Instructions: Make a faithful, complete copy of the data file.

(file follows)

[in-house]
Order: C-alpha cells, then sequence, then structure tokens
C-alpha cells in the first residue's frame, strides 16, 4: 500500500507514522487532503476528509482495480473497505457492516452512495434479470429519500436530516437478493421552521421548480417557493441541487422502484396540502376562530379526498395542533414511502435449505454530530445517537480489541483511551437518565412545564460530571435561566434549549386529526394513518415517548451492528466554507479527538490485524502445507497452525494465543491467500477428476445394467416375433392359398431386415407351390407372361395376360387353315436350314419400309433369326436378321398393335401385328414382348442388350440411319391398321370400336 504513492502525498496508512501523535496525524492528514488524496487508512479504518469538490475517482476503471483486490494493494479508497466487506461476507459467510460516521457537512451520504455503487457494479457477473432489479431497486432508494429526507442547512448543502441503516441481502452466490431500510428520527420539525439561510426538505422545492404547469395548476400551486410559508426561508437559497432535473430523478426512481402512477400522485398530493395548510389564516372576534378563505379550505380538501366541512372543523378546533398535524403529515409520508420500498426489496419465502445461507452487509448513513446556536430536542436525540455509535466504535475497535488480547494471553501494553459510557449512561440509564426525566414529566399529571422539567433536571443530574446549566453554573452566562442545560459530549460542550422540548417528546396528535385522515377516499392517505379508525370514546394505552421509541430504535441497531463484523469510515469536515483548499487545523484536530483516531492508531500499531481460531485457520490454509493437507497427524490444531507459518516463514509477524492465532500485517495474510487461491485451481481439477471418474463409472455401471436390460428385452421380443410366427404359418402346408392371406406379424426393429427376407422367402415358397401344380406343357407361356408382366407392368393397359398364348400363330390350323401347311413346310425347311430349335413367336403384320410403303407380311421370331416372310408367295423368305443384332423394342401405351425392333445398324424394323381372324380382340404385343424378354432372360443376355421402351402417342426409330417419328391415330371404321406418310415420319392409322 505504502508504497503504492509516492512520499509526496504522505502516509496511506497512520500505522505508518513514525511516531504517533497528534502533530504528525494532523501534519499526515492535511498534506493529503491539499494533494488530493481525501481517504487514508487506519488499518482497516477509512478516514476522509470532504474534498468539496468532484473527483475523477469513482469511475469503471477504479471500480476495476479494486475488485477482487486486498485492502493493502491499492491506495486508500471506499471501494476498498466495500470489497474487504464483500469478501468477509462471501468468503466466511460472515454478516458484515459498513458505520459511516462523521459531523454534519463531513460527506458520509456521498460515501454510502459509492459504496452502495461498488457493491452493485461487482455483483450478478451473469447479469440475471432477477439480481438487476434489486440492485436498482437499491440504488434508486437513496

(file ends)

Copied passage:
[in-house]
Order: C-alpha cells, then sequence, then structure tokens
C-alpha cells in the first residue's frame, strides 16, 4: 500500500507514522487532503476528509482495480473497505457492516452512495434479470429519500436530516437478493421552521421548480417557493441541487422502484396540502376562530379526498395542533414511502435449505454530530445517537480489541483511551437518565412545564460530571435561566434549549386529526394513518415517548451492528466554507479527538490485524502445507497452525494465543491467500477428476445394467416375433392359398431386415407351390407372361395376360387353315436350314419400309433369326436378321398393335401385328414382348442388350440411319391398321370400336 504513492502525498496508512501523535496525524492528514488524496487508512479504518469538490475517482476503471483486490494493494479508497466487506461476507459467510460516521457537512451520504455503487457494479457477473432489479431497486432508494429526507442547512448543502441503516441481502452466490431500510428520527420539525439561510426538505422545492404547469395548476400551486410559508426561508437559497432535473430523478426512481402512477400522485398530493395548510389564516372576534378563505379550505380538501366541512372543523378546533398535524403529515409520508420500498426489496419465502445461507452487509448513513446556536430536542436525540455509535466504535475497535488480547494471553501494553459510557449512561440509564426525566414529566399529571422539567433536571443530574446549566453554573452566562442545560459530549460542550422540548417528546396528535385522515377516499392517505379508525370514546394505552421509541430504535441497531463484523469510515469536515483548499487545523484536530483516531492508531500499531481460531485457520490454509493437507497427524490444531507459518516463514509477524492465532500485517495474510487461491485451481481439477471418474463409472455401471436390460428385452421380443410366427404359418402346408392371406406379424426393429427376407422367402415358397401344380406343357407361356408382366407392368393397359398364348400363330390350323401347311413346310425347311430349335413367336403384320410403303407380311421370331416372310408367295423368305443384332423394342401405351425392333445398324424394323381372324380382340404385343424378354432372360443376355421402351402417342426409330417419328391415330371404321406418310415420319392409322 505504502508504497503504492509516492512520499509526496504522505502516509496511506497512520500505522505508518513514525511516531504517533497528534502533530504528525494532523501534519499526515492535511498534506493529503491539499494533494488530493481525501481517504487514508487506519488499518482497516477509512478516514476522509470532504474534498468539496468532484473527483475523477469513482469511475469503471477504479471500480476495476479494486475488485477482487486486498485492502493493502491499492491506495486508500471506499471501494476498498466495500470489497474487504464483500469478501468477509462471501468468503466466511460472515454478516458484515459498513458505520459511516462523521459531523454534519463531513460527506458520509456521498460515501454510502459509492459504496452502495461498488457493491452493485461487482455483483450478478451473469447479469440475471432477477439480481438487476434489486440492485436498482437499491440504488434508486437513496